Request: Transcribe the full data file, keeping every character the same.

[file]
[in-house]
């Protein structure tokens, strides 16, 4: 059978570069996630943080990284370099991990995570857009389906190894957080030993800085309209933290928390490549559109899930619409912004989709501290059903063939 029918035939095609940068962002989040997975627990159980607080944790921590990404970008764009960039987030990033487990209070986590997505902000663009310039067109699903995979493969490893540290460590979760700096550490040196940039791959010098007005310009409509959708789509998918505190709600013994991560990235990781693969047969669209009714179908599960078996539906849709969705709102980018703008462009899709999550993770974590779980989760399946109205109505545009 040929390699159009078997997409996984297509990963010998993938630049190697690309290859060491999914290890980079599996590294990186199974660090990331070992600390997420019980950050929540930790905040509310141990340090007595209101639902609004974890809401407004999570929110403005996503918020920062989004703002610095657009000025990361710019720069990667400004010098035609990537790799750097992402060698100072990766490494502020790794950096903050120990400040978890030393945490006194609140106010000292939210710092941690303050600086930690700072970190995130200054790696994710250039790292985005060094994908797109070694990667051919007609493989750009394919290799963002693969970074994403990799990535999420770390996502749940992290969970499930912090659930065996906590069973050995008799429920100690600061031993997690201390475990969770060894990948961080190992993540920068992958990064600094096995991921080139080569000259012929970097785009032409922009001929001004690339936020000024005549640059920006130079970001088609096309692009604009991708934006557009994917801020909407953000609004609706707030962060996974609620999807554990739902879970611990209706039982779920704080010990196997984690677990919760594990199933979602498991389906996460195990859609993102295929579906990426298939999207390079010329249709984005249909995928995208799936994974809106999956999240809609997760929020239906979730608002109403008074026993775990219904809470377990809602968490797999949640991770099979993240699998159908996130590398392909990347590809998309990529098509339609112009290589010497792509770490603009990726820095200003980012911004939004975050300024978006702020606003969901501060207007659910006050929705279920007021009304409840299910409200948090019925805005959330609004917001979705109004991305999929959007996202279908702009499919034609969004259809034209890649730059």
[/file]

[in-house]
């Protein structure tokens, strides 16, 4: 059978570069996630943080990284370099991990995570857009389906190894957080030993800085309209933290928390490549559109899930619409912004989709501290059903063939 029918035939095609940068962002989040997975627990159980607080944790921590990404970008764009960039987030990033487990209070986590997505902000663009310039067109699903995979493969490893540290460590979760700096550490040196940039791959010098007005310009409509959708789509998918505190709600013994991560990235990781693969047969669209009714179908599960078996539906849709969705709102980018703008462009899709999550993770974590779980989760399946109205109505545009 040929390699159009078997997409996984297509990963010998993938630049190697690309290859060491999914290890980079599996590294990186199974660090990331070992600390997420019980950050929540930790905040509310141990340090007595209101639902609004974890809401407004999570929110403005996503918020920062989004703002610095657009000025990361710019720069990667400004010098035609990537790799750097992402060698100072990766490494502020790794950096903050120990400040978890030393945490006194609140106010000292939210710092941690303050600086930690700072970190995130200054790696994710250039790292985005060094994908797109070694990667051919007609493989750009394919290799963002693969970074994403990799990535999420770390996502749940992290969970499930912090659930065996906590069973050995008799429920100690600061031993997690201390475990969770060894990948961080190992993540920068992958990064600094096995991921080139080569000259012929970097785009032409922009001929001004690339936020000024005549640059920006130079970001088609096309692009604009991708934006557009994917801020909407953000609004609706707030962060996974609620999807554990739902879970611990209706039982779920704080010990196997984690677990919760594990199933979602498991389906996460195990859609993102295929579906990426298939999207390079010329249709984005249909995928995208799936994974809106999956999240809609997760929020239906979730608002109403008074026993775990219904809470377990809602968490797999949640991770099979993240699998159908996130590398392909990347590809998309990529098509339609112009290589010497792509770490603009990726820095200003980012911004939004975050300024978006702020606003969901501060207007659910006050929705279920007021009304409840299910409200948090019925805005959330609004917001979705109004991305999929959007996202279908702009499919034609969004259809034209890649730059």